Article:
Pallavi has been a disciple of Dr Mansingh for over 16 years. She has presented widely acclaimed solo performances at prestigious cultural centres and international festivals across the world. Pallavi is also a recipient of the Rashtriya Ekta Award for Excellence in Dance, Nalanda Nritya Nipuna award, Singaramani Award as well as the Nritya Shiromani award. She is adept at discovering newer facets of traditional Bharatanatyam.
She informs Metrolife, “Today, my performance ‘Tantram – The Weave’ means ‘web’ in Sanskrit. It is a salutation to the feminine energy, Shakti or Devi that spins the eternal Tantram weave. We are forever caught in the web of Karma. Devi manifests in the form of Maya and Prakriti to bind us in worldly pursuits.”
“At the same time, it is mother Maya or Shakti herself, who destroys ego, ignorance, desire and illusion to free us of the web of Karma. Devi is therefore worshipped with intensity, love and self-dissolving concentration.”
Palavi first presented a composition by the legendary Dr M Balamurali Krishna. He prays to the Devi as Omkaara Karini – the source of Omkaara, the one from whom the terrible sound of Hoom emanates causing all who are evil to be destroyed. She performed Omkaara Karini in Raagam Lavangi and Taalam Aadi.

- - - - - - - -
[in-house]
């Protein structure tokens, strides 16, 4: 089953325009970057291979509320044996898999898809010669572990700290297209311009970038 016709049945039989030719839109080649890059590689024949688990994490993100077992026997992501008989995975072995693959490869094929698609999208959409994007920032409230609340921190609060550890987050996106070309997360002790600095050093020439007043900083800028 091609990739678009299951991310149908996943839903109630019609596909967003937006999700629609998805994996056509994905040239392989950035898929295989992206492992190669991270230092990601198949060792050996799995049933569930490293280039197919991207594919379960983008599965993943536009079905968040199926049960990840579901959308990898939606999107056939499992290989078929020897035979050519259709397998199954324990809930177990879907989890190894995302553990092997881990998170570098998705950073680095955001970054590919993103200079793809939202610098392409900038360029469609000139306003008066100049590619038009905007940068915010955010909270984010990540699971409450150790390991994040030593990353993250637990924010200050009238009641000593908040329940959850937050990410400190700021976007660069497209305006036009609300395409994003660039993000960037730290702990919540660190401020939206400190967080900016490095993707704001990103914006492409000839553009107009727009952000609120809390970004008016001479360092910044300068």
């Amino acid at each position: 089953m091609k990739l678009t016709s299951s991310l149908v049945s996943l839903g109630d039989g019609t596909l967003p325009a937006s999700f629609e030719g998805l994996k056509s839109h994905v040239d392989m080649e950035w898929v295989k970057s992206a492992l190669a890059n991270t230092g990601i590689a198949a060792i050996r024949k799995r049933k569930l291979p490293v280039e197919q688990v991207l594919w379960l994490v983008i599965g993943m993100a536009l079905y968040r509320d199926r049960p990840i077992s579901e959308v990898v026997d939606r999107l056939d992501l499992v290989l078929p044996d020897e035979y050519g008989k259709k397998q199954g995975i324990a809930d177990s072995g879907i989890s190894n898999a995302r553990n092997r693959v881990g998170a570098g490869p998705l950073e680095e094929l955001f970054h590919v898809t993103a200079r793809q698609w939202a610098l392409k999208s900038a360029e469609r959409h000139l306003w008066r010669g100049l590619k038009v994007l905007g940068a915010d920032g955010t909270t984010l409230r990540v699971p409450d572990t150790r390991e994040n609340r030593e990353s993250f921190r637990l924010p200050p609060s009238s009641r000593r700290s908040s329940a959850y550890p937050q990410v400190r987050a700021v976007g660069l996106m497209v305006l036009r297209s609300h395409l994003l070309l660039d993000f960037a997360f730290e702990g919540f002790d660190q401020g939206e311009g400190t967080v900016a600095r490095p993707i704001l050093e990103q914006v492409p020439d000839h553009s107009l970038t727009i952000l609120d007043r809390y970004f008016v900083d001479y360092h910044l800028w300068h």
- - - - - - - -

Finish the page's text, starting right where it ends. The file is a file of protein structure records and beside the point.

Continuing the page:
Her next presentation was a Varnam describing a devotee’s search for Lord Karthikeya’s blessings. She too wants unravel the Tantram of devotional pursuits which have made Karthikeya dear to Shiva and Shakti. She praises and even reproaches him in an effort to catch his attention. This was presented in Raagam Lathangi.
Then came a composition by Shri Kshetraiyya, choreographed by Dr Mansingh herself. It described the Sva-Vihara Tantram or the web of self-gratifying pre-occupations including elements of anger, desire and jealousy. A celestial maiden is angry with Lord Vishnu as he comes to her after dallying with another.
Lastly, she rendered the thrilling Bharatanatyam piece Tillana. Tillana is a celebration of pure dance combining a weave of complex rhythms and dance patterns. Pallavi’s Tillana referred to the seven musical notes as elements of devotional Tantram by which we can be liberate ourselves from the Sva-Vihara and Karma Tantram.